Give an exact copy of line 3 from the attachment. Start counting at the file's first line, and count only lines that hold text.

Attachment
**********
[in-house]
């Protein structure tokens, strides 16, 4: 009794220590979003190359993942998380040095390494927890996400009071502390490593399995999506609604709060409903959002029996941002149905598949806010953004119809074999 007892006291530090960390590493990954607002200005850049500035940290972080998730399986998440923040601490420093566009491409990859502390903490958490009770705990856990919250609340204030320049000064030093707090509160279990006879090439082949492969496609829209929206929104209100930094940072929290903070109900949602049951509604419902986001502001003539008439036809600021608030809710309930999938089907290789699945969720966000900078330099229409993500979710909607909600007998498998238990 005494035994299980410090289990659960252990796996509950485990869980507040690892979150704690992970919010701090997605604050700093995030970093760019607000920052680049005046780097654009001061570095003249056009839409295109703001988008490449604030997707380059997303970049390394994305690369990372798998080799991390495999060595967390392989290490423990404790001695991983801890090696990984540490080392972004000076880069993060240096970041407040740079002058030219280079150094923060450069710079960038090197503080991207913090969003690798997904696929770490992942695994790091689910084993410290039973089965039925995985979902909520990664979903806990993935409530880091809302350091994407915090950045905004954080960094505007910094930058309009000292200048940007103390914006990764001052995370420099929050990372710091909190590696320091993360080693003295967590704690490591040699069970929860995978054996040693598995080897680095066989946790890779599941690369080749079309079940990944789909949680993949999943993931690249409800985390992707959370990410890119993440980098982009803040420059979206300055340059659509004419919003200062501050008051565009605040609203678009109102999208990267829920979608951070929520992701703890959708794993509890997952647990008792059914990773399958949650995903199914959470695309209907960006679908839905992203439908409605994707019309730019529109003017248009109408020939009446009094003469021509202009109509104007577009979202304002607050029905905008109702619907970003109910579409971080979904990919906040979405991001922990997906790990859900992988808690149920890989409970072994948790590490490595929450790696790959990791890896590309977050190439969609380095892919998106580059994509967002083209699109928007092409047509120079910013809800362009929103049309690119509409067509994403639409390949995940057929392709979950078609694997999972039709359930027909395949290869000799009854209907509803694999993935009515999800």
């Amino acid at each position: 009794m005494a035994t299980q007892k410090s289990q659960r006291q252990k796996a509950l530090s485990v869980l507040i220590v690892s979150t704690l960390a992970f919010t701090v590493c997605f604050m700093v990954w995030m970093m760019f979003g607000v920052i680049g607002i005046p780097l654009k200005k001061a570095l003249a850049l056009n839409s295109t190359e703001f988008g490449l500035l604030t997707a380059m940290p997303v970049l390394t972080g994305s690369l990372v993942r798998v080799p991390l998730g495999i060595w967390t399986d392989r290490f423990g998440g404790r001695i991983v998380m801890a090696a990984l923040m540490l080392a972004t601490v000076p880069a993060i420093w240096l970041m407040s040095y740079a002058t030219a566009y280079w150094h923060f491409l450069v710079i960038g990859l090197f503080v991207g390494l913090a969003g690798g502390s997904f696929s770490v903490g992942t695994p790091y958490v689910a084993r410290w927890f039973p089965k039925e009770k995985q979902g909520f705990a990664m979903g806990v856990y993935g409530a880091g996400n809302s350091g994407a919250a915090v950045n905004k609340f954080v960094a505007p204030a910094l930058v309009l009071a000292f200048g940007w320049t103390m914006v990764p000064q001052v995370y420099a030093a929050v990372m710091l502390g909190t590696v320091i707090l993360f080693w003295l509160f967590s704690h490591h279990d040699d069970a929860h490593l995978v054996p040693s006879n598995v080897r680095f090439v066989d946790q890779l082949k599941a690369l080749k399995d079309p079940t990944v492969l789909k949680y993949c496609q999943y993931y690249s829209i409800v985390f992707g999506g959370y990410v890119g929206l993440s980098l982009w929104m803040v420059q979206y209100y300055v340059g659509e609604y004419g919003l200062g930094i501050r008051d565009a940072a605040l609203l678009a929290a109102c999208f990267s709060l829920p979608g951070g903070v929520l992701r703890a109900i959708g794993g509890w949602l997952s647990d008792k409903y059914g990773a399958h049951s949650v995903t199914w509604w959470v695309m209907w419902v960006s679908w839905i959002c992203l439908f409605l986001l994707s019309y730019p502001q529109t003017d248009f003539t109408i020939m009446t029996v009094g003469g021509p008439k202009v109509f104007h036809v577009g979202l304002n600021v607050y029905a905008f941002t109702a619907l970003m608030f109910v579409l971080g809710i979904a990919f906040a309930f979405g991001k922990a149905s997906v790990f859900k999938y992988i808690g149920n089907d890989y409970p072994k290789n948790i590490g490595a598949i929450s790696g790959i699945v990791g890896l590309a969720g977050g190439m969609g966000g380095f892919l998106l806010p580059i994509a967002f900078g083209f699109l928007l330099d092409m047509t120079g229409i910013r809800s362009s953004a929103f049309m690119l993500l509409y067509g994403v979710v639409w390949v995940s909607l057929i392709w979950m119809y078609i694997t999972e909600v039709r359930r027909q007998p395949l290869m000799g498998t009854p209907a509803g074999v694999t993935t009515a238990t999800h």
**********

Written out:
């Amino acid at each position: 009794m005494a035994t299980q007892k410090s289990q659960r006291q252990k796996a509950l530090s485990v869980l507040i220590v690892s979150t704690l960390a992970f919010t701090v590493c997605f604050m700093v990954w995030m970093m760019f979003g607000v920052i680049g607002i005046p780097l654009k200005k001061a570095l003249a850049l056009n839409s295109t190359e703001f988008g490449l500035l604030t997707a380059m940290p997303v970049l390394t972080g994305s690369l990372v993942r798998v080799p991390l998730g495999i060595w967390t399986d392989r290490f423990g998440g404790r001695i991983v998380m801890a090696a990984l923040m540490l080392a972004t601490v000076p880069a993060i420093w240096l970041m407040s040095y740079a002058t030219a566009y280079w150094h923060f491409l450069v710079i960038g990859l090197f503080v991207g390494l913090a969003g690798g502390s997904f696929s770490v903490g992942t695994p790091y958490v689910a084993r410290w927890f039973p089965k039925e009770k995985q979902g909520f705990a990664m979903g806990v856990y993935g409530a880091g996400n809302s350091g994407a919250a915090v950045n905004k609340f954080v960094a505007p204030a910094l930058v309009l009071a000292f200048g940007w320049t103390m914006v990764p000064q001052v995370y420099a030093a929050v990372m710091l502390g909190t590696v320091i707090l993360f080693w003295l509160f967590s704690h490591h279990d040699d069970a929860h490593l995978v054996p040693s006879n598995v080897r680095f090439v066989d946790q890779l082949k599941a690369l080749k399995d079309p079940t990944v492969l789909k949680y993949c496609q999943y993931y690249s829209i409800v985390f992707g999506g959370y990410v890119g929206l993440s980098l982009w929104m803040v420059q979206y209100y300055v340059g659509e609604y004419g919003l200062g930094i501050r008051d565009a940072a605040l609203l678009a929290a109102c999208f990267s709060l829920p979608g951070g903070v929520l992701r703890a109900i959708g794993g509890w949602l997952s647990d008792k409903y059914g990773a399958h049951s949650v995903t199914w509604w959470v695309m209907w419902v960006s679908w839905i959002c992203l439908f409605l986001l994707s019309y730019p502001q529109t003017d248009f003539t109408i020939m009446t029996v009094g003469g021509p008439k202009v109509f104007h036809v577009g979202l304002n600021v607050y029905a905008f941002t109702a619907l970003m608030f109910v579409l971080g809710i979904a990919f906040a309930f979405g991001k922990a149905s997906v790990f859900k999938y992988i808690g149920n089907d890989y409970p072994k290789n948790i590490g490595a598949i929450s790696g790959i699945v990791g890896l590309a969720g977050g190439m969609g966000g380095f892919l998106l806010p580059i994509a967002f900078g083209f699109l928007l330099d092409m047509t120079g229409i910013r809800s362009s953004a929103f049309m690119l993500l509409y067509g994403v979710v639409w390949v995940s909607l057929i392709w979950m119809y078609i694997t999972e909600v039709r359930r027909q007998p395949l290869m000799g498998t009854p209907a509803g074999v694999t993935t009515a238990t999800h």